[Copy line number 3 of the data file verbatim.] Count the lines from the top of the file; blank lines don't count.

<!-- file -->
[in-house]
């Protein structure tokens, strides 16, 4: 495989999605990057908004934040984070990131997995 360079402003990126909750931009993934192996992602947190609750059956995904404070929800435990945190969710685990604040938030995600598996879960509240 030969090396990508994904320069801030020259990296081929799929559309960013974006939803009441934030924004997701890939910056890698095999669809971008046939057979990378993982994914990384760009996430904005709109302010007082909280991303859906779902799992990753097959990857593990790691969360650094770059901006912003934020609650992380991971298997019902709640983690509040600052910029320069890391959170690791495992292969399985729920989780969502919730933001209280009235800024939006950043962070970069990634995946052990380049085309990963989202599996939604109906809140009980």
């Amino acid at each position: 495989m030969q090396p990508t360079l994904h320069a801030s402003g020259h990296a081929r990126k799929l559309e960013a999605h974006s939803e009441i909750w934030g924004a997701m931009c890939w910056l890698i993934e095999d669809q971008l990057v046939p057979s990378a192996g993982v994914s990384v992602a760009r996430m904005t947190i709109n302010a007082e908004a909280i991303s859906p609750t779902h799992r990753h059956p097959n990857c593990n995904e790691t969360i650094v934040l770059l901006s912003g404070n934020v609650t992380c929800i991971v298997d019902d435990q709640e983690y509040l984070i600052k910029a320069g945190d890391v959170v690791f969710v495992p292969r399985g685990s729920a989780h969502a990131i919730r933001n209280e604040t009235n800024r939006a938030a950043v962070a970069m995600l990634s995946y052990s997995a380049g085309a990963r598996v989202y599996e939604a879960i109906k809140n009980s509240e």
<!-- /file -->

């Amino acid at each position: 495989m030969q090396p990508t360079l994904h320069a801030s402003g020259h990296a081929r990126k799929l559309e960013a999605h974006s939803e009441i909750w934030g924004a997701m931009c890939w910056l890698i993934e095999d669809q971008l990057v046939p057979s990378a192996g993982v994914s990384v992602a760009r996430m904005t947190i709109n302010a007082e908004a909280i991303s859906p609750t779902h799992r990753h059956p097959n990857c593990n995904e790691t969360i650094v934040l770059l901006s912003g404070n934020v609650t992380c929800i991971v298997d019902d435990q709640e983690y509040l984070i600052k910029a320069g945190d890391v959170v690791f969710v495992p292969r399985g685990s729920a989780h969502a990131i919730r933001n209280e604040t009235n800024r939006a938030a950043v962070a970069m995600l990634s995946y052990s997995a380049g085309a990963r598996v989202y599996e939604a879960i109906k809140n009980s509240e």